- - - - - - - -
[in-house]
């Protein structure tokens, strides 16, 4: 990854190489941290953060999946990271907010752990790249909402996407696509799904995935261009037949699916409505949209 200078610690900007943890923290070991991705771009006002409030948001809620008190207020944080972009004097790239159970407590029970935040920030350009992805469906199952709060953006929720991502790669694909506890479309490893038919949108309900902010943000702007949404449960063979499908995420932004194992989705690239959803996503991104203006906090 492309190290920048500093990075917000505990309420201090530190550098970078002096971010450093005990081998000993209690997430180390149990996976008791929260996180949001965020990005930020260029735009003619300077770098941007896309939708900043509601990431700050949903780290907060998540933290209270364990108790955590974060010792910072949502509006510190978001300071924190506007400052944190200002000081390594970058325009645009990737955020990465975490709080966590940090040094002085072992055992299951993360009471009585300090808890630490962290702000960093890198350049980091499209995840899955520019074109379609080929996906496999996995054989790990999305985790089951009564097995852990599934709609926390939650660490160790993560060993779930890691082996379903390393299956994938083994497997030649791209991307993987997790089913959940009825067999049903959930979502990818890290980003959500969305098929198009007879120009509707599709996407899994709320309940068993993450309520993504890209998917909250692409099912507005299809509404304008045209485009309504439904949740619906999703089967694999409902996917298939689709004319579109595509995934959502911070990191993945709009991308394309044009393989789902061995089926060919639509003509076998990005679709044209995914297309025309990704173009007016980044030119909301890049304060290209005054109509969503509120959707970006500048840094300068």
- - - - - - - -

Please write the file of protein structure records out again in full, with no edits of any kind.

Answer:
[in-house]
């Protein structure tokens, strides 16, 4: 990854190489941290953060999946990271907010752990790249909402996407696509799904995935261009037949699916409505949209 200078610690900007943890923290070991991705771009006002409030948001809620008190207020944080972009004097790239159970407590029970935040920030350009992805469906199952709060953006929720991502790669694909506890479309490893038919949108309900902010943000702007949404449960063979499908995420932004194992989705690239959803996503991104203006906090 492309190290920048500093990075917000505990309420201090530190550098970078002096971010450093005990081998000993209690997430180390149990996976008791929260996180949001965020990005930020260029735009003619300077770098941007896309939708900043509601990431700050949903780290907060998540933290209270364990108790955590974060010792910072949502509006510190978001300071924190506007400052944190200002000081390594970058325009645009990737955020990465975490709080966590940090040094002085072992055992299951993360009471009585300090808890630490962290702000960093890198350049980091499209995840899955520019074109379609080929996906496999996995054989790990999305985790089951009564097995852990599934709609926390939650660490160790993560060993779930890691082996379903390393299956994938083994497997030649791209991307993987997790089913959940009825067999049903959930979502990818890290980003959500969305098929198009007879120009509707599709996407899994709320309940068993993450309520993504890209998917909250692409099912507005299809509404304008045209485009309504439904949740619906999703089967694999409902996917298939689709004319579109595509995934959502911070990191993945709009991308394309044009393989789902061995089926060919639509003509076998990005679709044209995914297309025309990704173009007016980044030119909301890049304060290209005054109509969503509120959707970006500048840094300068």